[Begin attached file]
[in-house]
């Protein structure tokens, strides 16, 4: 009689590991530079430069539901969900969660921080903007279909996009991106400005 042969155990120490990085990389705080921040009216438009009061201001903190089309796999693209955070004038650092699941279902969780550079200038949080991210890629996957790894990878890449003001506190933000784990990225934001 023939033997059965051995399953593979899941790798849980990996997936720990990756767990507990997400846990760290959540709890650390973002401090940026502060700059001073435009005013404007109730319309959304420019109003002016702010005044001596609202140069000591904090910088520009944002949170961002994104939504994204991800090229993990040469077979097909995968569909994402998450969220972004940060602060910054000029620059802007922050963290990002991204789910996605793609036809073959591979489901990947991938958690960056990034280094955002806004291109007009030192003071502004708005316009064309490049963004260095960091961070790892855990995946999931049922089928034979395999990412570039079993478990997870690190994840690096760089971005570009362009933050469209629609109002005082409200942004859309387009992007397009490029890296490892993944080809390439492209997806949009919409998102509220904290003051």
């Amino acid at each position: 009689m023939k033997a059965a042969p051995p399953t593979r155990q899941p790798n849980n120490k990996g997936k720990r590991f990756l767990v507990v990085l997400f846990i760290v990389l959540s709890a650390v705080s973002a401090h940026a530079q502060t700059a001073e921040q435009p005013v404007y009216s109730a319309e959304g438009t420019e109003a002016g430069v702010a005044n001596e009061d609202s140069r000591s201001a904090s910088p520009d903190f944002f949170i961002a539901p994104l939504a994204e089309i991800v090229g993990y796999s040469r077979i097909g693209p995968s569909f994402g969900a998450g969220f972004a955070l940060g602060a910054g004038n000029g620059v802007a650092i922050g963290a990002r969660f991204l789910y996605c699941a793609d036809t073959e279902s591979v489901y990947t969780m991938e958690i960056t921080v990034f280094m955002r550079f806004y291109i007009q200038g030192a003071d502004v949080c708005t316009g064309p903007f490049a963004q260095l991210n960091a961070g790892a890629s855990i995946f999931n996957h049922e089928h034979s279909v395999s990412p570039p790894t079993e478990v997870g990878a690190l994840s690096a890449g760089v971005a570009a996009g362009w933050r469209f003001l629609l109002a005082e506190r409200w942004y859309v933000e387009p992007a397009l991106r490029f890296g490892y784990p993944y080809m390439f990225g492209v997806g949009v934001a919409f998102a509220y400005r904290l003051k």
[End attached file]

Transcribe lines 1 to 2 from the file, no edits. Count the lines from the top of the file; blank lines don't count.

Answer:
[in-house]
């Protein structure tokens, strides 16, 4: 009689590991530079430069539901969900969660921080903007279909996009991106400005 042969155990120490990085990389705080921040009216438009009061201001903190089309796999693209955070004038650092699941279902969780550079200038949080991210890629996957790894990878890449003001506190933000784990990225934001 023939033997059965051995399953593979899941790798849980990996997936720990990756767990507990997400846990760290959540709890650390973002401090940026502060700059001073435009005013404007109730319309959304420019109003002016702010005044001596609202140069000591904090910088520009944002949170961002994104939504994204991800090229993990040469077979097909995968569909994402998450969220972004940060602060910054000029620059802007922050963290990002991204789910996605793609036809073959591979489901990947991938958690960056990034280094955002806004291109007009030192003071502004708005316009064309490049963004260095960091961070790892855990995946999931049922089928034979395999990412570039079993478990997870690190994840690096760089971005570009362009933050469209629609109002005082409200942004859309387009992007397009490029890296490892993944080809390439492209997806949009919409998102509220904290003051």